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Communities in Cyberspace Paperback – 17 Dec 1998

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Product details

  • Paperback: 336 pages
  • Publisher: Routledge (17 Dec. 1998)
  • Language: English
  • ISBN-10: 0415191408
  • ISBN-13: 978-0415191401
  • Product Dimensions: 17.4 x 1.9 x 24.6 cm
  • Average Customer Review: 5.0 out of 5 stars  See all reviews (1 customer review)
  • Amazon Bestsellers Rank: 847,911 in Books (See Top 100 in Books)

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Product Description


'If this volume were a restaurant or a hotel, it would deserve "five stars".' -- Rebecca G ADams, Contemporary Sociology, November 1999

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Since 1993, computer networks have grabbed enormous public attention. Read the first page
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Front Cover | Copyright | Table of Contents | Excerpt | Index
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Most Helpful Customer Reviews

12 of 12 people found the following review helpful By A Customer on 13 July 1999
Format: Paperback
As a postgrad undertaking a social science analysis of issues relating to the Internet, I have found this to be the best overall summary of the subject. It covers a broad range of topics, and does not get bogged down in utopian nonsense. It is also very well written, which is not something I can say about most books I have read about the Internet.
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Most Helpful Customer Reviews on (beta) 3 reviews
21 of 21 people found the following review helpful
A good resource for writers and academics 21 Jan. 2001
By A Customer - Published on
Format: Paperback
This book covers four main areas in regards to online communities: identity, social order and control, community structure and dynamics, and collective action.
Like many other texts on community, this book tends to focus on older technologies, i.e. Usenet, and MUDs/MOOs. That said, it contains a lot of good analysis done in these areas, and can provide good background for writing about online community. Note that the articles tend to be from the perspective of sociology. The strongest articles, in my opinion, were chapter 2, "Identity and deception in the virtual community," chapter 7, "Virtual communities as communities: Net surfers don't ride alone," and chapter 10, "The promise and peril of social action in cyberspace."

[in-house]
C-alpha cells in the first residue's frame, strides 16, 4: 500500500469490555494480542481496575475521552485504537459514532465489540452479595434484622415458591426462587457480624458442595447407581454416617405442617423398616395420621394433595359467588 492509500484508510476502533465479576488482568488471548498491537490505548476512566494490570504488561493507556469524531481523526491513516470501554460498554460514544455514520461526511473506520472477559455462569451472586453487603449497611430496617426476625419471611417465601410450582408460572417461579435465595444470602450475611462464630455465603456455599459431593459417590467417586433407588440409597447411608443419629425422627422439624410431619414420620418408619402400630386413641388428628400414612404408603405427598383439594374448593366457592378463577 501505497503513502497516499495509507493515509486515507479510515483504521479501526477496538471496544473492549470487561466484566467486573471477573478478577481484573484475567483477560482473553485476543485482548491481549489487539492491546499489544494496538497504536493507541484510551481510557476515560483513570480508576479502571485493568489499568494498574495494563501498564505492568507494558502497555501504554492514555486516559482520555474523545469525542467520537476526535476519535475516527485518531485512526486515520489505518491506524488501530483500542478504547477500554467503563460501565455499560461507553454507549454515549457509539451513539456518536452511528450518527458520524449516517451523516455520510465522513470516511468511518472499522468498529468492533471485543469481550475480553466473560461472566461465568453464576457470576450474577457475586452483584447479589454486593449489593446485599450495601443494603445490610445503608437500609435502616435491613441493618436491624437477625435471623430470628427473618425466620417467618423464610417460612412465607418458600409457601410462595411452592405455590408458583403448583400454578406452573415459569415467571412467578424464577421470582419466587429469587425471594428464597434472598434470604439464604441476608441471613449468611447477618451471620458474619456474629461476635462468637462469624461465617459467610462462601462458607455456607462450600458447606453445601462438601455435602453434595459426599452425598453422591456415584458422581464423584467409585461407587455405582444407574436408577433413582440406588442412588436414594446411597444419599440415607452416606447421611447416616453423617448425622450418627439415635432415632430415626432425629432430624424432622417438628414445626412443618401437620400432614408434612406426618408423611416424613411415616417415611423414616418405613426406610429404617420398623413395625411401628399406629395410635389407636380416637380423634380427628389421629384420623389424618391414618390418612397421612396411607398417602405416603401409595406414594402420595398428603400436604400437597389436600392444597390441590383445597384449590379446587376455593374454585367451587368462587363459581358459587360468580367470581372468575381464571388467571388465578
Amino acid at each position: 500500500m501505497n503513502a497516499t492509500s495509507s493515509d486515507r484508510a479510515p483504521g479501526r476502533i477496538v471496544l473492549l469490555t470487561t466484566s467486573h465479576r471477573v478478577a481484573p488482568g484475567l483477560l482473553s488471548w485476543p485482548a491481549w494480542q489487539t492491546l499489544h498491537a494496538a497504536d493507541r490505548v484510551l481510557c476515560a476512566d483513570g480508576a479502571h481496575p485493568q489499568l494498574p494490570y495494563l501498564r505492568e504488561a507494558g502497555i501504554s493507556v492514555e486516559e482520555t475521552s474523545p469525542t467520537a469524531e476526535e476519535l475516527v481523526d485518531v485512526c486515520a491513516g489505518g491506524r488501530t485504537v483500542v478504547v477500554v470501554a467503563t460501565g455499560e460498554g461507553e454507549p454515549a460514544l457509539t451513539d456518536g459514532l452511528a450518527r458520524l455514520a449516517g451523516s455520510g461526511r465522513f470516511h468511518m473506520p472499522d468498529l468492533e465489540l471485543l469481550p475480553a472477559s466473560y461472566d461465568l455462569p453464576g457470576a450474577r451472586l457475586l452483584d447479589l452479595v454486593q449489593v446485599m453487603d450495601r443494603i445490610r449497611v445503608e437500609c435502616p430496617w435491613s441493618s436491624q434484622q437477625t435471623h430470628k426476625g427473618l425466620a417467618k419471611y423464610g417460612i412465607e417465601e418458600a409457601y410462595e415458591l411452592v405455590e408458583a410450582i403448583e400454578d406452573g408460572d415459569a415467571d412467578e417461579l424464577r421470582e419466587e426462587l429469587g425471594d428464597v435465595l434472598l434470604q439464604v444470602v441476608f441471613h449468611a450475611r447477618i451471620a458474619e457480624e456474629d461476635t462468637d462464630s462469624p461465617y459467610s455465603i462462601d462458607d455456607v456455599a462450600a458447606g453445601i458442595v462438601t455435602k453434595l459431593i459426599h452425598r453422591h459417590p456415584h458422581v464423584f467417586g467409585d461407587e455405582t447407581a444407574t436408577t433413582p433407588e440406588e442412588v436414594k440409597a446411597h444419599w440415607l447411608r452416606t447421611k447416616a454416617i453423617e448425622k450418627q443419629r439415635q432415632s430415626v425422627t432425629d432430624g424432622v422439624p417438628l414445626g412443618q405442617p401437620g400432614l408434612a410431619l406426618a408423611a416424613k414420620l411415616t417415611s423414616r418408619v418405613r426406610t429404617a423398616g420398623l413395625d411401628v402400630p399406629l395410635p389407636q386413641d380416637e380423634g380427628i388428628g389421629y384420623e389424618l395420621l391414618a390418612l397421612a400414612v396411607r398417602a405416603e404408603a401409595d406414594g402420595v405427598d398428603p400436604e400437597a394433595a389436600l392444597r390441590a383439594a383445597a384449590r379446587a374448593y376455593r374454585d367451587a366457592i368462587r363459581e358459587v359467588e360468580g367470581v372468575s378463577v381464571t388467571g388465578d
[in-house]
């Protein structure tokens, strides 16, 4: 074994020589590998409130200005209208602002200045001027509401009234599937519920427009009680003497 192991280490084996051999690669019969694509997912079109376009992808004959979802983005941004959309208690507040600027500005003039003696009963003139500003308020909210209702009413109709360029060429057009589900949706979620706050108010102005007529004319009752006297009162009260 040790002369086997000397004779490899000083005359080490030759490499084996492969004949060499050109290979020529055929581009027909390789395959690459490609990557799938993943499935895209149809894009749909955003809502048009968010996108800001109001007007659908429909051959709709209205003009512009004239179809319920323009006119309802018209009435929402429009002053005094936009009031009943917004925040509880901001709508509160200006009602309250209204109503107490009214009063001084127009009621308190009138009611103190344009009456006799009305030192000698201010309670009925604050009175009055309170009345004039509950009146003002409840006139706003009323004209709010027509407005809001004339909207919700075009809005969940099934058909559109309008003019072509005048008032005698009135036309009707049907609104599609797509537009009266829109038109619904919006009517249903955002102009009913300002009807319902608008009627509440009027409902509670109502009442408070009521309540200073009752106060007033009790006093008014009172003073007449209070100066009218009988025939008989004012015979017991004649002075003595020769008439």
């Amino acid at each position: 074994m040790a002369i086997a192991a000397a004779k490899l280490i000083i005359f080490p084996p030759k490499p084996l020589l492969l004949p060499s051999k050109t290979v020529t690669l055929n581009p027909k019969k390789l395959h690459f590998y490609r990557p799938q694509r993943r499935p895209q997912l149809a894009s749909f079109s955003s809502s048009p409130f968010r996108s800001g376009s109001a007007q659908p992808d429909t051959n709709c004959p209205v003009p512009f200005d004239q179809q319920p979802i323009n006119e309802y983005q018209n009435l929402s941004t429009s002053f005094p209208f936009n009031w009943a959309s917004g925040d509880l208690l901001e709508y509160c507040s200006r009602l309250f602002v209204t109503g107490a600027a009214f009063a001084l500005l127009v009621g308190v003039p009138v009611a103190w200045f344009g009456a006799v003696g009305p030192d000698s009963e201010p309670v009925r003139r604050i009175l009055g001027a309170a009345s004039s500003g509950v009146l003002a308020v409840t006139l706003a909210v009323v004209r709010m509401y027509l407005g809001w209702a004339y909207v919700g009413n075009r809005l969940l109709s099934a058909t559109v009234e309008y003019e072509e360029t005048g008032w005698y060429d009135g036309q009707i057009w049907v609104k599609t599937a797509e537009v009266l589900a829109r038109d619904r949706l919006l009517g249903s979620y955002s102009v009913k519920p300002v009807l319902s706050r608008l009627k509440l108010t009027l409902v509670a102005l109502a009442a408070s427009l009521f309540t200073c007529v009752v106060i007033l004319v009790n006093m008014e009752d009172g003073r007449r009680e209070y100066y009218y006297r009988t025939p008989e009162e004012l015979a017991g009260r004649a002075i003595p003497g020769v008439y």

If you are interested in building a community or just in the ideas of online communities, this is probably not the best book for you -- it's pretty academic. Check out Jenny Preece's _Online Communities: Designing Usability, Supporting Sociability_ as an alternative.
7 of 10 people found the following review helpful
Really good one for researchers 12 July 2001
By Raquel da Cunha Recuero - Published on
Format: Paperback
Very good articles above important aspects of virtual communities like identity, gender, sociability and other stuff written by people that really knows about the subject, famous researchers. If you are a researcher, you'll love it.
11 of 25 people found the following review helpful
Lost in (cyber)space? 17 Mar. 2000
By Joe - Published on
Format: Paperback
I was introduced to this book because my enlightened sociology prof used it as a text for our discussions of sociology and cyberspace.
Some intellectually stimulating articles, like Jodi O'Brien's discussion of gender. It was very stimulating . . . However, the book was far too focused on issues relating to North America and the West generally. What about the rest of the world?
Some sections were extremely dull. This is exciting stuff, why must people pervert it into intellectual cheeseburgers?
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